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How much time do you spend post processing?

This is a discussion on How much time do you spend post processing? within the Photoshop - graphics programs - pluggins - for photography forums, part of the Education & Technical category; I'm just curious as to how much time people spend processing and/or editing an image they like? I used to ...

  1. #1
    Travis is offline Senior Member
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    Default How much time do you spend post processing?

    I'm just curious as to how much time people spend processing and/or editing an image they like?

    I used to use the Gimp but found it hard for a beginner... so I bought Elements 6... it's so much easier for pano's and fixing vintage scanned photo's etc....

    When I get home from shooting... I use Picasa to go through them and delete the garbage ones right away... make minor adjustments on the rest (sharpen, crop), and put aside any "real keepers" for more complicated processing in photoshop.... the only trouble is... this pile is building up.... and I'm not so excited spending time processing them....

    What kind of time do you budget on a single "keeper"?
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    tegan is offline Senior Member
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    I really can't say because uses are different and require different levels and kinds of postprocessing.

    For printing purposes, some picture noise will not even be visible but contrast, punch, and separation of the subject from the background are extremely important. For video projection, even lighting and sharp images are important. For fashion or product work the clothes, car, diamonds etc. are more important than the model or anything else in the picture. For legal work it is necessary to ensure accuracy with no lens distortion. For some work, it may be creating a text area in the photo. For scenics accurate colour without the haze or overly cool colour temperature is essential.
    For portraits it is flattering the subject which means doing the "touch-up" which was not possible at the camera.

    Tegan

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    Travis is offline Senior Member
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    yes but how much time??

    lets say your a pro and you have set the shot up properly to begin with (or as properly as you can)... what percentage of your time is spent post processing rather than shooting?....
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    It really depends on the image and how much tinkering you want to try even if you are a pro.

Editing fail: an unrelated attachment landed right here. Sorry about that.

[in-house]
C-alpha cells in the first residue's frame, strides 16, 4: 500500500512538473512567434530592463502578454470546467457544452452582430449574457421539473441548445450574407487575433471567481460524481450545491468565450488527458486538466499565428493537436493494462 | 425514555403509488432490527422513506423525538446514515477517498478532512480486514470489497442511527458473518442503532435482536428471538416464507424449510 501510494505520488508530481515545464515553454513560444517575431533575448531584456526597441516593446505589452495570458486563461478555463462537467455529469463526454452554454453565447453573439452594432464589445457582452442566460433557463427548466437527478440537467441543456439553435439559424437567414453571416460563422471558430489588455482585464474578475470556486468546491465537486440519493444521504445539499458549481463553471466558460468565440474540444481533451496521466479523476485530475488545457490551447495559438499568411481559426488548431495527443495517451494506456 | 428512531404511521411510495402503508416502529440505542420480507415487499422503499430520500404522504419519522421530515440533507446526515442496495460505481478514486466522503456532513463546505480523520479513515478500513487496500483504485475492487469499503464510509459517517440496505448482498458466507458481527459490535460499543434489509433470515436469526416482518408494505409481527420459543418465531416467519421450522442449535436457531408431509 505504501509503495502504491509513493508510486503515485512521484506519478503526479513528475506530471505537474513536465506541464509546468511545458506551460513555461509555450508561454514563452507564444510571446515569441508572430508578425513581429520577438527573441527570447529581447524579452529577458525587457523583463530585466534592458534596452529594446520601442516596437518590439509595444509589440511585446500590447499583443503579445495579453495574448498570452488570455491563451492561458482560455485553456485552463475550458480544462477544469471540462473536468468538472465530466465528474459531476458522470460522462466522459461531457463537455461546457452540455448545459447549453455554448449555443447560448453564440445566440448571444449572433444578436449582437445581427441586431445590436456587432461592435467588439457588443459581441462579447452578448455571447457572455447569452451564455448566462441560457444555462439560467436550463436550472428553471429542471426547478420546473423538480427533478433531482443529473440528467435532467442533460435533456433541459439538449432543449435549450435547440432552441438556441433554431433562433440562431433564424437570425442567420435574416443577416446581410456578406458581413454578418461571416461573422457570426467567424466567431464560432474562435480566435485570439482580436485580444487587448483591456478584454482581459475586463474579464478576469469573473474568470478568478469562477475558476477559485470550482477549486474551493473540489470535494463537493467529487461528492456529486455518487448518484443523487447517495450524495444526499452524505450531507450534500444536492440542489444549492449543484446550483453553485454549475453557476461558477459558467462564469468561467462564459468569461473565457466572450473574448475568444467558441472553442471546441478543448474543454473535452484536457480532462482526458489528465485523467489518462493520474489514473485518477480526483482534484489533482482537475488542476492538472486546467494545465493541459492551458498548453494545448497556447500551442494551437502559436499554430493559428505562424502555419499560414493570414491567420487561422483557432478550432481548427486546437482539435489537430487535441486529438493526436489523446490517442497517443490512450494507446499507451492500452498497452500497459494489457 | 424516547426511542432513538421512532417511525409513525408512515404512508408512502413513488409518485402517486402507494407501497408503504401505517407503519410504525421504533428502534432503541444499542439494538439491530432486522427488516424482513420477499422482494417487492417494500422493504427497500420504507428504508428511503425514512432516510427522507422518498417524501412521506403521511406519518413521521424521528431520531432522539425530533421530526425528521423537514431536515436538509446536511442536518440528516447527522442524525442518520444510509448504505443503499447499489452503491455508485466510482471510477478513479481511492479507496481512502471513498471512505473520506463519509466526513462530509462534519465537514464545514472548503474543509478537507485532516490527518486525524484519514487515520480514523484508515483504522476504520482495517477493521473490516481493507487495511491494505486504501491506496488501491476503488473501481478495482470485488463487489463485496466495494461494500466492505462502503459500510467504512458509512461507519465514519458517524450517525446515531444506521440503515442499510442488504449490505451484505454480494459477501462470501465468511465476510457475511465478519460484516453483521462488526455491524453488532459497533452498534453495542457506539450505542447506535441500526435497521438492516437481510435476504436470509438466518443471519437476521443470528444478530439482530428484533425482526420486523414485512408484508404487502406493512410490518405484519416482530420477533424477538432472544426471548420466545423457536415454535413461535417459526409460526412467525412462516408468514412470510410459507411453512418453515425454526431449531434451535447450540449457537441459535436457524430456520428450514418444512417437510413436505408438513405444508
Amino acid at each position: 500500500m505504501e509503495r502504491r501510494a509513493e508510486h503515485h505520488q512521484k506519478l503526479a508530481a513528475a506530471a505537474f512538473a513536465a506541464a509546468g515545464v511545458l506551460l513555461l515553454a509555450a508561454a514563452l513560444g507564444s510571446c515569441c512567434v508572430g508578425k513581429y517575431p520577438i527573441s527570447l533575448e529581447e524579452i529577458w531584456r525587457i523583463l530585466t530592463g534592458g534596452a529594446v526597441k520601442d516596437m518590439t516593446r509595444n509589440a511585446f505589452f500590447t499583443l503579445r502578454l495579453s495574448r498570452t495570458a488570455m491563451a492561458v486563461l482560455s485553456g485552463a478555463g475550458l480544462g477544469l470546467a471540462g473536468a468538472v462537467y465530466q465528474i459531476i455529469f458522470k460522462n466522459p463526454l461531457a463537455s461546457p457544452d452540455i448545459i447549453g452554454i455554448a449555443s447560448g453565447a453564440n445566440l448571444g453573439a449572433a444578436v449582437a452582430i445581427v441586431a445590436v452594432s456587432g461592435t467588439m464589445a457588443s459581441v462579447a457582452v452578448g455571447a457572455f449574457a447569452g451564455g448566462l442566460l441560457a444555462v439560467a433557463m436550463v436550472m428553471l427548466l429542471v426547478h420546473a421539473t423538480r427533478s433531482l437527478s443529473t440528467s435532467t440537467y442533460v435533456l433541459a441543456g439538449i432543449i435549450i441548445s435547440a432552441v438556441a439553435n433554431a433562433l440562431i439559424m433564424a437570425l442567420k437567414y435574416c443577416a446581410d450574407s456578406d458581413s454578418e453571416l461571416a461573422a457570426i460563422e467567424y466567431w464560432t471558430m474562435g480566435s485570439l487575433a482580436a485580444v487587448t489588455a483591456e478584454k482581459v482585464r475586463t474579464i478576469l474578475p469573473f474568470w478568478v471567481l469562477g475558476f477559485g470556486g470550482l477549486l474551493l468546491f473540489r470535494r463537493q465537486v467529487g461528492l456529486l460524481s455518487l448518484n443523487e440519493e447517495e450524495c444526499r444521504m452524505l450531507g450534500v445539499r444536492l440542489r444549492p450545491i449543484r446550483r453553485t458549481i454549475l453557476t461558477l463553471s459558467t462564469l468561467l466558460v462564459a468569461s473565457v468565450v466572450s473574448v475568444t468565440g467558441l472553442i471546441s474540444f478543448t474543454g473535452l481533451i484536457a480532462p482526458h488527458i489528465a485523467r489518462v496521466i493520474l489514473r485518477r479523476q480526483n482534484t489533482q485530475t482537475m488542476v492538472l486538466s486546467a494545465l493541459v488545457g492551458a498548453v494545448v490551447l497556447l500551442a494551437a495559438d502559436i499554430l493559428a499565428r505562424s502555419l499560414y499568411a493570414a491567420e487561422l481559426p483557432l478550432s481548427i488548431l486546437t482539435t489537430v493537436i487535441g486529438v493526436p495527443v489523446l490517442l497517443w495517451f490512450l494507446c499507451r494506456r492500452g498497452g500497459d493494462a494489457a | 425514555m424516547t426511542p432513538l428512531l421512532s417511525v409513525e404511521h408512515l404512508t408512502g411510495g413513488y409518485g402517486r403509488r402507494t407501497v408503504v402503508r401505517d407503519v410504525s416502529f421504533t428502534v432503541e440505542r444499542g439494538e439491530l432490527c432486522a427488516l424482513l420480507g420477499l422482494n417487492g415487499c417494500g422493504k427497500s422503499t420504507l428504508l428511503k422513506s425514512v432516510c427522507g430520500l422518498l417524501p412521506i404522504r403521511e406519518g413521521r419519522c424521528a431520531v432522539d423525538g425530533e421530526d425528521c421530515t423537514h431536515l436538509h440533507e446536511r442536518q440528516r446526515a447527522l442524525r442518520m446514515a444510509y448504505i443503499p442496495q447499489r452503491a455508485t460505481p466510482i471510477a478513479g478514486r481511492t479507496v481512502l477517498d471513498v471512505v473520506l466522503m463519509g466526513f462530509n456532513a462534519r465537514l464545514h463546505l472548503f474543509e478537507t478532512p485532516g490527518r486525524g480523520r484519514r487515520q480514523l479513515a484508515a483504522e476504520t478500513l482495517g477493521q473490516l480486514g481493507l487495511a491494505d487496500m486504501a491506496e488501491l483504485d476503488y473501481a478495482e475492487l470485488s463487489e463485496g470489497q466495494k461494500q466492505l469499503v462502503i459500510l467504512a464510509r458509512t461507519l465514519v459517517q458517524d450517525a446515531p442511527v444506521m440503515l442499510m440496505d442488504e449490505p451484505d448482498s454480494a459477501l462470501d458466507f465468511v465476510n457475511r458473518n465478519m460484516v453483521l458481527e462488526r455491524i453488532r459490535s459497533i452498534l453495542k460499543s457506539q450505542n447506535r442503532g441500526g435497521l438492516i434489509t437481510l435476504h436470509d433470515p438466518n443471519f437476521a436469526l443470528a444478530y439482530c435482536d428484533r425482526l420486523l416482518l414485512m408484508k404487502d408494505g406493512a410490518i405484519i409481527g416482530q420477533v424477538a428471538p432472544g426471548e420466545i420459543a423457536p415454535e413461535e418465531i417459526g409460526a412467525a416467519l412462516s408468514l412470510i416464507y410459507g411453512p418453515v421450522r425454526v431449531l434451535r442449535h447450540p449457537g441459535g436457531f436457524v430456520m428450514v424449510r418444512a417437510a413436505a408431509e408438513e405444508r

But just to give some type of timeframe, for an image where I'm only doing the basics as needed (contrast control - sharpening - colour balance - a bit of local dodging and burning) maybe 10 - 15 minutes.

    If I'm tinkering...It's totally based on the shot and can go into 30-90 minutes plus per image.

    Hope that helps,

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    tegan is offline Senior Member
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    Perhaps 5% to 25%. The least would be on photojournalism, large events, and public relations work. Getting the shot is the most important factor.
    Most would be on portraiture and commercial work where fine details and colour/tone are extremely important.

    My approach is to use the software that will do the job the quickest and still provide quality results. Paint Shop Pro for example has a one click fix which Popular Photography compared with multiple steps to make the same fix in Photoshop. They found that the Pro Shop Pro fix was often more accurate than Photoshop. It does not always give me what I want, but even if it does on an irregular basis, it still saves me time.

    Viveza as a plug-in is the fastest approach for dealing with lighting, shadows, hue and colour, so this approach is perfect for scenics. Software filters are also a fast approach to accomplishing the same task that would require several steps in Photoshop. Saturation by the way is not really necessary when you can use other methods to get similar results.

    The software that came with the camera you are using or even another camera may have some neat features that speed up some aspect of postprocessing too. Photoshop is also useful and I certainly use it for more sophisticated demands.

    Tegan

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    If I am just doing corrections maybe 5-10 minutes but if I am altering the photo can take up to and hour and maybe more. All depends on what I plan on doing with the image, when I decide to print I can spend up to half an hour going over the entire photo looking for things I think will impact the finished print. The last print I did I spent almost two hours tweaking minor things so the finished print would be what I wanted the outcome to be. SO many variations and really nothing firm in time lines anyone can really give.
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    For me, I've had some shots that get about 2 minutes of post-processing time - a quick rename, noise removal (if necessary) and a few other minor modifications. On the other hand, some shots that I feel particularly attached to or that I want to make pop a bit more can get half an hour or more of my time. It really depends on the show and how I've felt about it.

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